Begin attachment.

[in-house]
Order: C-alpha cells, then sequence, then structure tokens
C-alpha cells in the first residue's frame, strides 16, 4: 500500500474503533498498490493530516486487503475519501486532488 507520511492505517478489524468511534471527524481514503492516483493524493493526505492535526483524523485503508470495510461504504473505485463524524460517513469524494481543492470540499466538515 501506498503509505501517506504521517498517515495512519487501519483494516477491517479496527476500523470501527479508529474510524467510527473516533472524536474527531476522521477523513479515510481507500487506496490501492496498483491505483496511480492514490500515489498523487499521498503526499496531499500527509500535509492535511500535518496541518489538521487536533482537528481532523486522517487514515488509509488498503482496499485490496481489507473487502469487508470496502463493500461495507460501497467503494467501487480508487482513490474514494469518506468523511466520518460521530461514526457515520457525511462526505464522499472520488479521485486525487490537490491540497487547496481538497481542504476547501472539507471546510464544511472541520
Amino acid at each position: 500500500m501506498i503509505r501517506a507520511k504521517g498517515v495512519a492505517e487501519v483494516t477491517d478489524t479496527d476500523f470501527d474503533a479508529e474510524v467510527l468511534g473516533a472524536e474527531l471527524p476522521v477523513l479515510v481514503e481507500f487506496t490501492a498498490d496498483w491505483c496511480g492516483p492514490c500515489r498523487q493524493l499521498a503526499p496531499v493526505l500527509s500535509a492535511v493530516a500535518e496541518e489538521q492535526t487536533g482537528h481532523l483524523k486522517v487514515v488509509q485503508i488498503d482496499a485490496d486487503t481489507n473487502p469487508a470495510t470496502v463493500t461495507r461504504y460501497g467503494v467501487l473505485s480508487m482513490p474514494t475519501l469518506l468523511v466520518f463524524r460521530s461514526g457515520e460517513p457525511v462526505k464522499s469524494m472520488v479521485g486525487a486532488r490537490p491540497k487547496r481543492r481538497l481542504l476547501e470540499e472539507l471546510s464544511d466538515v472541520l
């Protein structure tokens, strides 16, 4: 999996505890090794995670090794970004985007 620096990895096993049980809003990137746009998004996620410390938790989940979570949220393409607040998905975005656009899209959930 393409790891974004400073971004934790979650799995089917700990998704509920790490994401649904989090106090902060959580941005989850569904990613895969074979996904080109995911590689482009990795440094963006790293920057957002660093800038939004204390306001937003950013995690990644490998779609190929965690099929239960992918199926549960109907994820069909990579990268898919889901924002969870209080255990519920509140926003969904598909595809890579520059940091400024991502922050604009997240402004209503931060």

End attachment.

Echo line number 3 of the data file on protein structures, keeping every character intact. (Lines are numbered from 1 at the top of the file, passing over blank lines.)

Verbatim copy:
C-alpha cells in the first residue's frame, strides 16, 4: 500500500474503533498498490493530516486487503475519501486532488 507520511492505517478489524468511534471527524481514503492516483493524493493526505492535526483524523485503508470495510461504504473505485463524524460517513469524494481543492470540499466538515 501506498503509505501517506504521517498517515495512519487501519483494516477491517479496527476500523470501527479508529474510524467510527473516533472524536474527531476522521477523513479515510481507500487506496490501492496498483491505483496511480492514490500515489498523487499521498503526499496531499500527509500535509492535511500535518496541518489538521487536533482537528481532523486522517487514515488509509488498503482496499485490496481489507473487502469487508470496502463493500461495507460501497467503494467501487480508487482513490474514494469518506468523511466520518460521530461514526457515520457525511462526505464522499472520488479521485486525487490537490491540497487547496481538497481542504476547501472539507471546510464544511472541520